As the AFL finals heat up, and the excitement builds towards the big one, we are often reminded to consider the many unseen faces behind the scenes who help make our great game what it is, from the club staff to the cheer squads, the physios to the sellers of the Footy Record.
But there’s one group who rarely get a mention.
Drug testing is an integral part of elite sport. Credit:The Age
This September, spare a thought for the good folk who help keep the game clean, and our players protected from the scourge of addiction. I’m talking about the illicit drug testers, the officers who, in other words, take the piss.
Their work is unseen and unacknowledged. I should know, I used to be one of them.
For several years I was employed as a specimen collector for the AFL as part of the administration of its illicit drugs policy. In the hierarchy of footy administration we might have ranked just above the fake eagles used to scare away the seagulls at the MCG, but without the visible profile.
Illustration: Matt GoldingCredit:
The job basically involved turning up – without warning, naturally – to one of the footy clubs with a bagful of plastic cups in order to extract the piss from randomly selected, and occasionally targeted, footballers, before securely transporting the samples back to the lab, where they were screened for any evidence of recreational drug use.
We did this in teams of two or three, and were generally greeted by the players with all the enthusiasm one would expect for a bunch of strangers rocking up to your work to collect your wee. I doubt the dreams of junior footballers includes this part.
There was of course some professional training and certification required for the job. Its execution required a delicate balance of ensuring the sample was definitely coming from the right source without staring too closely.
The players held their own cups, while we stood back and observed with the polite decorum of a butler. I have a few – mostly female – friends who took a deep interest in my job. I tried to explain that squeezing into a cubicle with a sweaty footballer, waiting for them to urinate, was not as glamorous as it sounds.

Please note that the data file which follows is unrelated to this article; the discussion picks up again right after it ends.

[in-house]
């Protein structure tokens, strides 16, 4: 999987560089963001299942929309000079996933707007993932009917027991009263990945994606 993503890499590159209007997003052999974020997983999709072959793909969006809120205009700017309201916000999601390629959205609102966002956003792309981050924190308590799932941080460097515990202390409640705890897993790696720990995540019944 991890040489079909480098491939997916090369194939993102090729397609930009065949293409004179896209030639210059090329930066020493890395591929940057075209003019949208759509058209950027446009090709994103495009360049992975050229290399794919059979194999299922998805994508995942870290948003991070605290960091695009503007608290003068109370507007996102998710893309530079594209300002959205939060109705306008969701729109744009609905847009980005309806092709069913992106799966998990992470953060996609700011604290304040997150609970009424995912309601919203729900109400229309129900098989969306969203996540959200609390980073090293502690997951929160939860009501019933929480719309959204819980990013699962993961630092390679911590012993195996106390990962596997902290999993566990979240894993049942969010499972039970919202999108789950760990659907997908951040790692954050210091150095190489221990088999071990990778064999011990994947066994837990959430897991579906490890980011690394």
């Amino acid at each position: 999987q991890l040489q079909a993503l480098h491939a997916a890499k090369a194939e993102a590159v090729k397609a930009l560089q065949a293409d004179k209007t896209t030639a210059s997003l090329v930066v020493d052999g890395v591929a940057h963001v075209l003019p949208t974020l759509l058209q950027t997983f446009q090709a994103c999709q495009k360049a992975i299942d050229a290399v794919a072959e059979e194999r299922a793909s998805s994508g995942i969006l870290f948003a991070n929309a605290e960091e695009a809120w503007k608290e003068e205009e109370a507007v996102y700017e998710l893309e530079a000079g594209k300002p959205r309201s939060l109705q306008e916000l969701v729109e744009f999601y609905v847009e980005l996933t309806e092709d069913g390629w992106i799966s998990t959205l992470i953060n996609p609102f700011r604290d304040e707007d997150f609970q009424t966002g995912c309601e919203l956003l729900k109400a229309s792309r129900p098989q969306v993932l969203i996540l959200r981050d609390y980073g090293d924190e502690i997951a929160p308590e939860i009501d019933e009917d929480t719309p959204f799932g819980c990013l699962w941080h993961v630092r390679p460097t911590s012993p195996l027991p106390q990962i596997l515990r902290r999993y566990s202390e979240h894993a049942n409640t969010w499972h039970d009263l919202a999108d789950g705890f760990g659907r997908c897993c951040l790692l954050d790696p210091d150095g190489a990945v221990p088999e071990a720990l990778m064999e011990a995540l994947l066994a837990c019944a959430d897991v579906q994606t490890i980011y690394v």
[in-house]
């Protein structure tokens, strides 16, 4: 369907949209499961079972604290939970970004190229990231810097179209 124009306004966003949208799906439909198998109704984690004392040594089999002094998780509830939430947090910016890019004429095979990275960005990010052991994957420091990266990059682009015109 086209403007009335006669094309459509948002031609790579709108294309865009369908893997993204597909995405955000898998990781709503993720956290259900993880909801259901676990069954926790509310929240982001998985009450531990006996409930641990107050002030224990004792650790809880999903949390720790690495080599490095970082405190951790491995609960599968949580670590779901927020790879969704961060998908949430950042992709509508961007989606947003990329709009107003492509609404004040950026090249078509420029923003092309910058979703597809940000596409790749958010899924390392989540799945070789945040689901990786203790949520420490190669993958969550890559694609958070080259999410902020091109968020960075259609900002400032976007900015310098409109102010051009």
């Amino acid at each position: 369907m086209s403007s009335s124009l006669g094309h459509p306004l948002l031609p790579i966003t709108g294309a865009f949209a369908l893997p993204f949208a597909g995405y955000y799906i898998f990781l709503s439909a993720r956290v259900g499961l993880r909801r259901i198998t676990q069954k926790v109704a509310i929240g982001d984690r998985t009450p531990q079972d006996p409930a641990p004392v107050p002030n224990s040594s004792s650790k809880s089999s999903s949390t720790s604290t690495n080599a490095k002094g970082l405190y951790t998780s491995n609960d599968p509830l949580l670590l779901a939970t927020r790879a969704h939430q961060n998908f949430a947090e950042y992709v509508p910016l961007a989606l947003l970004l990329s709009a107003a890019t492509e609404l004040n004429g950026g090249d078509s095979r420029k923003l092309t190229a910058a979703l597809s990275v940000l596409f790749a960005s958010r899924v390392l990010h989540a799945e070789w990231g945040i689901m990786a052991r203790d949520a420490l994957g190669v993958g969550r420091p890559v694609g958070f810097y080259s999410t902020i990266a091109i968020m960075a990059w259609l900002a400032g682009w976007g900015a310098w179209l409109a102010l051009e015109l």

Some of them were keen to get some off-field stats. But I have always maintained professional confidentiality, and I’m proud to say I wouldn’t be able to identify a single AFL member if it stood in a line-up.
From swaggering cowboys, filling your cup with the flourish of pouring a draught on tap, to timid rookies with stage fright.
I can disclose, however, that on the whole, the players were great – professional, patient, understanding, and, shall I say, generous.
I can also say, without naming names, that the manner in which they provided their samples was as varied and colourful as the personalities on the field, from swaggering cowboys, filling your cup with the flourish of pouring a draught on tap, to timid rookies with stage fright.
There were occasions when I’d have to sit alone with a player in the change rooms long into the night, after everyone else had gone home. We used various techniques from running taps to humming Raindrops Keep Falling on My Head to try to open the floodgates.
The delicate matter of drug testing.Credit:Dyson
Linking the pee to the player is, of course, the critical part of the protocol, and a rigorous chain of custody ensures it is. As drug tests have become more commonplace, the technology around beating them has become more sophisticated, the case of building a better mouse to avoid a better mousetrap.
Fake weeing penises are easily purchased online these days, the “ScreenyWeeny 5.0” being a big seller.
There’s a story, probably apocryphal, of a male American footballer being given a good news/bad news verdict on his drug test. The good news: you’re clean. The bad news: you’re pregnant.
But I’m pretty confident I was never tricked by a fake appendage. Generally, the whole operation went quickly and smoothly.
We could be in and out of the club within a couple of hours, having done our utmost to get the job done as quickly as possible, so the players could get back to doing what they wanted to be doing.
But, as might be expected in any workplace, accidents did happen. There’s many a slip betwixt cup and lid! It was not unknown for one of us to slip on a wet, tiled floor and lose a sample. On such occasions we could only apologetically hand the player a warm Powerade and tell them to drink up, and we’d see them again in 20 minutes. As in general, they were admirably professional about it.
I came away from my job as a wee collector with a deeper admiration for the work that goes into winning a premiership cup. The players deserve every accolade.
But behind the scenes, there’s an unseen team who also deserve some recognition, even if the only cup they ever hold up is a little plastic one, that isn’t filled with champagne.
Richard Castles worked as an AFL illicit drugs policy officer until 2015.
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